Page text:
LE­GAL AT­TRAC­TION

RE­WARDS IN LAY­ING DOWN THE LAW

The Courier-Mail - Career One - - News -

ETHIKATE prin­ci­pal lawyer Kate Ritchie fell into her pro­fes­sion af­ter first pur­su­ing po­lice work.

“I didn’t re­ally like lawyers,” she says. “I was go­ing to join the po­lice force but I ended up tak­ing a job be­cause the po­lice look for peo­ple with of­fice ex­pe­ri­ence rather than straight out of school.

“I worked for a large con­struc­tion com­pany and one of the de­part­ments we over­saw was the le­gal depart­ment, which I took a lik­ing to.”

Ritchie, who al­ready had a Bach­e­lor of Sci­ence (Psy­chol­ogy) and a Bach­e­lor of Arts (Crim­i­nol­ogy), went back to univer­sity to study a grad­u­ate-en­try Bach­e­lor of Laws and Di­ploma of Le­gal Prac­tice, fol- lowed by post­grad­u­ate study in trade­marks law and prac­tice to be­come a trade­marks lawyer.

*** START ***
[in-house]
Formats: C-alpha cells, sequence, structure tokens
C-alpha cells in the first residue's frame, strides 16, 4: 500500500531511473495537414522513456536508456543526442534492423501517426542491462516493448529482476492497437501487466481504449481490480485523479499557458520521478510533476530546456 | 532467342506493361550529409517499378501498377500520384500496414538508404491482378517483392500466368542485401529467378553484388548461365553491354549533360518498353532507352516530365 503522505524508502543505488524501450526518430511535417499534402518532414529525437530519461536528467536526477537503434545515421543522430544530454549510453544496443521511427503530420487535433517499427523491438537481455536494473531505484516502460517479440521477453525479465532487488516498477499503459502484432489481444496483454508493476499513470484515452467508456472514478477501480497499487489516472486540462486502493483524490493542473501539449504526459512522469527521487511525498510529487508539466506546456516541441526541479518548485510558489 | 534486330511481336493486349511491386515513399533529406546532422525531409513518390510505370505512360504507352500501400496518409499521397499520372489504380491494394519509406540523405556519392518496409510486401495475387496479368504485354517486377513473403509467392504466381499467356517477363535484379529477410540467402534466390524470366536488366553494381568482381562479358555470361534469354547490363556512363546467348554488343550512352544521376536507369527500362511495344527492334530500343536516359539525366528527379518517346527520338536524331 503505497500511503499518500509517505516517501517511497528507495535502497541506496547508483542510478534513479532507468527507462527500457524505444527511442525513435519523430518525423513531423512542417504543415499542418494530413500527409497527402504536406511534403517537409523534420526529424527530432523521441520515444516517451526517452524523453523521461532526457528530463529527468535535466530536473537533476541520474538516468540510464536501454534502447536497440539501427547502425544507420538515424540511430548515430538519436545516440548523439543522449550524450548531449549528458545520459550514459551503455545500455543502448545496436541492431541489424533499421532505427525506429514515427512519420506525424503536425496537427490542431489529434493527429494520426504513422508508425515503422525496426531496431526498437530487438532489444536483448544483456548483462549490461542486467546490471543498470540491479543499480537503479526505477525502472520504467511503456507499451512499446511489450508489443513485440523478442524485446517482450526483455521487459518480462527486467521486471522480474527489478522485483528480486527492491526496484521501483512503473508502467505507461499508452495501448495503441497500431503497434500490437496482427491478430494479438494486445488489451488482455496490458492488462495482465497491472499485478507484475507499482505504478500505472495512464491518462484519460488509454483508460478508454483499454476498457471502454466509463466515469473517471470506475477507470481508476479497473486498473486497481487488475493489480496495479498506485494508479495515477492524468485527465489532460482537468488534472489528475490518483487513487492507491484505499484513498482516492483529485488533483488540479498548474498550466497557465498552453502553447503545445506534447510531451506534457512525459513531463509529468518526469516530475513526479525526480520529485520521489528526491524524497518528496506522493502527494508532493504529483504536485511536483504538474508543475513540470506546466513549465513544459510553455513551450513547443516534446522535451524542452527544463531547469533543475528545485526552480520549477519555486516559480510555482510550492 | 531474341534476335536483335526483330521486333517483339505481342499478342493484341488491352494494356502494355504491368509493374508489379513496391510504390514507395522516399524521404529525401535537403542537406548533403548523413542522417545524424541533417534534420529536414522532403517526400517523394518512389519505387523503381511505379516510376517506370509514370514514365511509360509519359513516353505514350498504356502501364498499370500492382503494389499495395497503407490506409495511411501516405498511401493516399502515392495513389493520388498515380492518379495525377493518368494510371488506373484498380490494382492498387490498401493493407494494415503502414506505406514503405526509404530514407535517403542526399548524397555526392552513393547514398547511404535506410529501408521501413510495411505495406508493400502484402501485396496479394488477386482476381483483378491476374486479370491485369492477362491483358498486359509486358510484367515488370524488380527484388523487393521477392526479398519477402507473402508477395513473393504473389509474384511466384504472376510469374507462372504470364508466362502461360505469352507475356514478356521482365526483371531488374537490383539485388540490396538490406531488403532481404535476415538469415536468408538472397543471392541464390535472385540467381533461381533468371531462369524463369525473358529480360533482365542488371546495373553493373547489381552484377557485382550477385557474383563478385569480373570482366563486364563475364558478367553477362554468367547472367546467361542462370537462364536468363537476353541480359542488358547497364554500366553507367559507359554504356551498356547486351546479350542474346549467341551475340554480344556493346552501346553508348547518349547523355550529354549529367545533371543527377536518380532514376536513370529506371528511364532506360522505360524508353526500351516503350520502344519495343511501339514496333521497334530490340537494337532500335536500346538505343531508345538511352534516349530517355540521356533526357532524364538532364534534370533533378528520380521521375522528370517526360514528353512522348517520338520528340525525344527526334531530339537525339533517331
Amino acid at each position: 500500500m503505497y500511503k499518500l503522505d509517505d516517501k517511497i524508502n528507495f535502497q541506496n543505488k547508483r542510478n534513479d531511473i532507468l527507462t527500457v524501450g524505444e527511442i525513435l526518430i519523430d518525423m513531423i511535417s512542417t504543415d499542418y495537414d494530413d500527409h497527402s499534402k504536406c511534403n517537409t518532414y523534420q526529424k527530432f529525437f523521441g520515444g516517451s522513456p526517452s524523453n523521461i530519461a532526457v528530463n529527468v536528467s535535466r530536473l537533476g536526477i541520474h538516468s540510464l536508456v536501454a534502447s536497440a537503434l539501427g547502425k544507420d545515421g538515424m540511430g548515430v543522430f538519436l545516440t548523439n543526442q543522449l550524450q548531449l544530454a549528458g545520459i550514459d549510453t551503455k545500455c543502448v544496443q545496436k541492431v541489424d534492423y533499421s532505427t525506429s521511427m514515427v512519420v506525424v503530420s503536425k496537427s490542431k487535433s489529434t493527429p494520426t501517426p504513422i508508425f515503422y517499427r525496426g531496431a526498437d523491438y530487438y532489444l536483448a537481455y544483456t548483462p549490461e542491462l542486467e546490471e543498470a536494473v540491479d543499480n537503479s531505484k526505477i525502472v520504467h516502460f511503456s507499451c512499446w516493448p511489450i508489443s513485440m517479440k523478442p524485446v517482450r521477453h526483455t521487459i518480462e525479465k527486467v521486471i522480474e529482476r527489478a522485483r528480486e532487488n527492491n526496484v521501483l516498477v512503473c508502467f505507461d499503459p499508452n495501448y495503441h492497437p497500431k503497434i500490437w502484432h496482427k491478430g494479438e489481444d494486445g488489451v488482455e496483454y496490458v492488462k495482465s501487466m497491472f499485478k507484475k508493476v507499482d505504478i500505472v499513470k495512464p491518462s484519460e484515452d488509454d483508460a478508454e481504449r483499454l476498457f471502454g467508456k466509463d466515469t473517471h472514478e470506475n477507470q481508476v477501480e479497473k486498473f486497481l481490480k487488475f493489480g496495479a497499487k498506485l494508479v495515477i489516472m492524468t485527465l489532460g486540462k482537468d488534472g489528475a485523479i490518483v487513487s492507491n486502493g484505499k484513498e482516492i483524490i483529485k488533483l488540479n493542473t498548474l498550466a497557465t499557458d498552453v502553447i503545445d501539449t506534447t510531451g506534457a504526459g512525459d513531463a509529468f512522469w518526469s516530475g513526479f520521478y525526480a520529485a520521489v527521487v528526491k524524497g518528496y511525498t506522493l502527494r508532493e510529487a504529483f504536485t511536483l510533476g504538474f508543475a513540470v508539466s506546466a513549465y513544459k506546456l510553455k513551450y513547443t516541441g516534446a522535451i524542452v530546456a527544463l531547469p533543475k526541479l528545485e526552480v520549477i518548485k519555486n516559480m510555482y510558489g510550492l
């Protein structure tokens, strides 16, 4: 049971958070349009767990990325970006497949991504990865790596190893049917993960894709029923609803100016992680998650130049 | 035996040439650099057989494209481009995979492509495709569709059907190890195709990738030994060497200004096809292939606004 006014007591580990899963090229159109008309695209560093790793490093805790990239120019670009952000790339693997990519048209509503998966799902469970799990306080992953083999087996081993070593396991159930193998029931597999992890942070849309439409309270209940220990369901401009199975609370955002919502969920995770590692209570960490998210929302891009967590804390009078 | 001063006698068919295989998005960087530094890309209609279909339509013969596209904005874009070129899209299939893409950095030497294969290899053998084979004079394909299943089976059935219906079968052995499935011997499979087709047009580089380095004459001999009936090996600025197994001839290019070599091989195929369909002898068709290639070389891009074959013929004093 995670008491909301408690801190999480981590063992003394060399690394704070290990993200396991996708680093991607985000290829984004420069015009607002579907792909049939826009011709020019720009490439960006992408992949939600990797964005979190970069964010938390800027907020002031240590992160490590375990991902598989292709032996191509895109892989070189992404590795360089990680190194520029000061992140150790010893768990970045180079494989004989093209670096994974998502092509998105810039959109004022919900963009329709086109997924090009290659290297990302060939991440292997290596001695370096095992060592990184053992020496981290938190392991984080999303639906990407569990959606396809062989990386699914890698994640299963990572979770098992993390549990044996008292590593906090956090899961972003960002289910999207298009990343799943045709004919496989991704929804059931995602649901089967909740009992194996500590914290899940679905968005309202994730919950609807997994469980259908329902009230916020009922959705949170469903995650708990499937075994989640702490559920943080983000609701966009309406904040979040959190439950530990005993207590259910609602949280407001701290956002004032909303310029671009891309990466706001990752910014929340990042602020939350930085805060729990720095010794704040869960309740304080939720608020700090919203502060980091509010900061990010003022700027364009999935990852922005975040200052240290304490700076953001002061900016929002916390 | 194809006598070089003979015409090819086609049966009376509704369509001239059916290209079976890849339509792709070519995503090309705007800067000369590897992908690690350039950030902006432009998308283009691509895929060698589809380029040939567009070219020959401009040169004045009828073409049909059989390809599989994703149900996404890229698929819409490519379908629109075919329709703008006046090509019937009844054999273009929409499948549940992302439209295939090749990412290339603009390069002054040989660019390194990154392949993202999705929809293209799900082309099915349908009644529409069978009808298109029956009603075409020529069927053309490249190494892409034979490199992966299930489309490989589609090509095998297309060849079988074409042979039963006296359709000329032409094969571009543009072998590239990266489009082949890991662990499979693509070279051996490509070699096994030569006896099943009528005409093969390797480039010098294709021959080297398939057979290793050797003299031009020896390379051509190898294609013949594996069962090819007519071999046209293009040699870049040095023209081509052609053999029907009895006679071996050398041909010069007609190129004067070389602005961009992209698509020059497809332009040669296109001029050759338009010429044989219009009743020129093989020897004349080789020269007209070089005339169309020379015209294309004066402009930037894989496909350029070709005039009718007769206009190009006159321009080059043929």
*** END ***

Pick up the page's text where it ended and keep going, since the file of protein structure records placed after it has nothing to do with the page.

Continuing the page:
“Law school equips you with the abil­ity to find an­swers but not ef­fec­tively ap­ply the laws yet,” she says. “There is a lot of self doubt and frus­tra­tion and it’s chal­leng­ing, but then you start to see the light and it’s quite re­ward­ing.”

She rec­om­mends stu­dents get work ex­pe­ri­ence be­fore they grad­u­ate be­cause em­ploy­ers can tell the dif­fer­ence be­tween ap­pli­cants with and with­out it.

“The way (grad­u­ates with ex­pe­ri­ence) work with sup­port work­ers and other lawyers is very dif­fer­ent. It’s not just about the grades,” she says.

LE­GAL AD­VO­CATE: Lawyer Kate Ritchie looks af­ter her clients’ le­gal in­ter­ests. Pic­ture: NICKI CONNOLLY

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